EN AND THE
Zen Buddhist Order of Hsu Yun
Part 2: Origins: A synthesis of cultures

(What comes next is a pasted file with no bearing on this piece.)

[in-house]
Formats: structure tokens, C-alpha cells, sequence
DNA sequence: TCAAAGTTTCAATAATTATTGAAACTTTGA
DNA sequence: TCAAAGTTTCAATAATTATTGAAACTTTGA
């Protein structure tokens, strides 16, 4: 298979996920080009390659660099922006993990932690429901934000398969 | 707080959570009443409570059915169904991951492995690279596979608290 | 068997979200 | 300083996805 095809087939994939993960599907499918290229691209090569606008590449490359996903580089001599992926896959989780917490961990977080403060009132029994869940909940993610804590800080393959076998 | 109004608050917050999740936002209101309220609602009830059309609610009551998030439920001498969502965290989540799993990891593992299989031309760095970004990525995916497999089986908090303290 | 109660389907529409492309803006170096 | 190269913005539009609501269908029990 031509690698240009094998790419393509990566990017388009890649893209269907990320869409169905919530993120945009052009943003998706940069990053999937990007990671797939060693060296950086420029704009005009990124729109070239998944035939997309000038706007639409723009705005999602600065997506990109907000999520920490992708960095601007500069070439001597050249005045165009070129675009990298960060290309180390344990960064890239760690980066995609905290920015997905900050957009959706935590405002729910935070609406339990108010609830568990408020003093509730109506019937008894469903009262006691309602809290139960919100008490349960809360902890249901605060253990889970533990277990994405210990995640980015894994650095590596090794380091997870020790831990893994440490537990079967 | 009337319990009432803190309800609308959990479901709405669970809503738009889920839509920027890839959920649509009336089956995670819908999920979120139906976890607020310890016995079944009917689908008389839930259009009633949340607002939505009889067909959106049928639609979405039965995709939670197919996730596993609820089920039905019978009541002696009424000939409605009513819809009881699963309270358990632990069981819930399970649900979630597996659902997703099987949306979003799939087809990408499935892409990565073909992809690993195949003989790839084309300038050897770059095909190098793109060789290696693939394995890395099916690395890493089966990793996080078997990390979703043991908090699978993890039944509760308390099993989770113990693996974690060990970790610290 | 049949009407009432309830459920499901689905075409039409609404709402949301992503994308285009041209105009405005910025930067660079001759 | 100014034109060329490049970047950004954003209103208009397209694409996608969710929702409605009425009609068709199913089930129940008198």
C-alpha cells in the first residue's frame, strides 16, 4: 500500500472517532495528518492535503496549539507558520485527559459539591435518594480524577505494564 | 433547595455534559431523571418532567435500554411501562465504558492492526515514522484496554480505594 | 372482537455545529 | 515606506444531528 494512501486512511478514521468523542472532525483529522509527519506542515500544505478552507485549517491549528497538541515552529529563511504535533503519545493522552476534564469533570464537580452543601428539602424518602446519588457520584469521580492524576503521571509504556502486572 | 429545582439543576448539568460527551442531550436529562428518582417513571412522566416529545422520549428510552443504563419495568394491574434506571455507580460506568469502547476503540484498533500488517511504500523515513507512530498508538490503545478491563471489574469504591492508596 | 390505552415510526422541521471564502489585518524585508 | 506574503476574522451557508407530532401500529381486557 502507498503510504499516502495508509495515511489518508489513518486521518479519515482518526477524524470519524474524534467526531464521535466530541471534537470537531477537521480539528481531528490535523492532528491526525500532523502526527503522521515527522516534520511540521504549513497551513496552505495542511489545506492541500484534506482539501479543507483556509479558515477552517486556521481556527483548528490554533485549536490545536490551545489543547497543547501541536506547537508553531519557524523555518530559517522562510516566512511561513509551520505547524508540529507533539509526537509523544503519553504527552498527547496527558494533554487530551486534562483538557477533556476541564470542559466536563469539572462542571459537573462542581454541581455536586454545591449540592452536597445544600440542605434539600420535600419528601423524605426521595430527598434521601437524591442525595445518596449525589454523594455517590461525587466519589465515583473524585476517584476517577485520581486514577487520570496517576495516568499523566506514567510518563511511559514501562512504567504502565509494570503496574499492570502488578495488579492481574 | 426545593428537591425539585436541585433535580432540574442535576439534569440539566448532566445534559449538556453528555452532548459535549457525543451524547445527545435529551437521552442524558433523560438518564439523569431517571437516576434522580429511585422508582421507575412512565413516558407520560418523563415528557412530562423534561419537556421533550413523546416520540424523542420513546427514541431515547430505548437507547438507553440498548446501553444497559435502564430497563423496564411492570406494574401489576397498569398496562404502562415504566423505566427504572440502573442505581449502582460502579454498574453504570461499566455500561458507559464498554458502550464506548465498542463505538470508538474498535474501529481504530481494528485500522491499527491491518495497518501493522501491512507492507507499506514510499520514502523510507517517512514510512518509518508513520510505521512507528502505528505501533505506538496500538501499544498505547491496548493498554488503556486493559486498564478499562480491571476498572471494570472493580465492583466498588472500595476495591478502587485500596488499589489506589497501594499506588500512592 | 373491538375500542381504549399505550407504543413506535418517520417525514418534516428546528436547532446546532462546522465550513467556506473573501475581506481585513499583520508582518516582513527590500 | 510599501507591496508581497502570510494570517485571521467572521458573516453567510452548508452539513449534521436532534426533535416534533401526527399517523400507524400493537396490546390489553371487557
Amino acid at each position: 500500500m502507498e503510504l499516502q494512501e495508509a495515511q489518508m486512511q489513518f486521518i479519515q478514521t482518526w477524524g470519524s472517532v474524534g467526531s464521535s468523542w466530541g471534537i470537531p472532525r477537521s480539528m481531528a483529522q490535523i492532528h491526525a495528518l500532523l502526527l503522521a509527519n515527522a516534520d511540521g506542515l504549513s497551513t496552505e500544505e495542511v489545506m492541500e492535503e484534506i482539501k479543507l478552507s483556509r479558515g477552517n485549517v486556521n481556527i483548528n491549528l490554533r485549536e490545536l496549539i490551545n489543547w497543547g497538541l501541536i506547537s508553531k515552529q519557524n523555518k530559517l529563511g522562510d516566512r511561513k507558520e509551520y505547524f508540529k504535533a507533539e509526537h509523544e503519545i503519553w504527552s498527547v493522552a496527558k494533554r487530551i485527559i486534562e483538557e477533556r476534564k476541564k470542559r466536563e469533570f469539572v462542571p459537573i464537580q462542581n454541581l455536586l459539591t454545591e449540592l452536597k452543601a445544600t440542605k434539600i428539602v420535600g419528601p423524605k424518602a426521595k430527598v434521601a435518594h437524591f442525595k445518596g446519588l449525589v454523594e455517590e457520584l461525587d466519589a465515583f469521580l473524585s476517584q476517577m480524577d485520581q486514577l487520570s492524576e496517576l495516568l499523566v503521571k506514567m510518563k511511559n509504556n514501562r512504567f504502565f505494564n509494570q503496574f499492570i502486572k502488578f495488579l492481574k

Of all the oriental martial arts, Chinese Gong (Kung) Fu, which means "masterful", is the oldest. All of the other schools - Korean, Japanese, and other Chinese varieties, grew out of it.But Gong Fu did not originate in China. It was an Indian import which, legendsnotwithstanding, had no doubt entered China long before Bodhidharma contemplated Shao Lin Ji's walls.By the time the founder of Zen arrived, the imported "art" had already been refined, expanded,and in many ways perfected by Daoism's genius for elegant simplicity.But neither could the "masterful" martial art be said to originate in India; for it actually arrivedthere by way of the Aryan invasions which had begun as far back as l500 B.C. The Aryans were an east-european people who loved to fight and, judging from the spread of their language - a sure sign of conquest - did it rather well. Sweeping around the world fromIreland to India, variants of their proto-indo-european idiom such as Gaelic, German, Latin,Greek, Persian, and Sanskrit testify that life to these happy warriors was one long and satisfying Blitzkrieg. As victors are wont to do, they thought of themselves as superior persons. Erin,Iran, and Aryan as well as the English cognate aristocrat all mean "noble". True aficionados of destruction, they extended the work of conquest into leisurely pursuits, theirfascination for warlike games and sport being mirrored in the Olympic contests of their Greek cousins, contests in which martial discipline was emphasized... throwing discus, hammer andjavelin, boxing, wrestling, and especially an event called the Pancratium, a sport which combinedboxing and wrestling and a peculiar ability to turn the force of an attacker's thrust back againsthim. In this event, no weapons or protective clothing was permitted. Hands and feet sufficed asinstruments of engagement. With no military force able to halt their advance, the Aryans swept eastward across Afghanistanand Pakistan, joyously demolishing every civilization in their path. But in India their irresistibleforce finally met an immovable object. In India they encountered that stolid monument toSpirituality, those amazing yogis, those peaceful men who were indomitable mental warriors. The Aryans were awed. Without the slightest hint of condescension, yogis demonstrated their imperviousness to pain. They could walk on fire or withstand bitter cold. They could stay awake for as along as they wanted or sleep standing up. They could go without food for days and, using only the power of their minds, they could even staunch the bleeding of their wounds. Aryan generals rubbed theireyes and thought that they had entered Heaven's War Room. This kind of power was worth agood, long look. The Blitzkrieg ended. The blonde bullies settled down. The yogis werecertainly a different breed of heroes. They desired little and lacked nothing. Through the simpleexpedient of becoming emotionally unattached to the people, places, and things of this world,they conquered and reigned, independent and invincible.Practicing Raja (royal) Yoga, the kingdom over which a yogi so imperiously ruled consisted of only himself. But what a powerful state it was.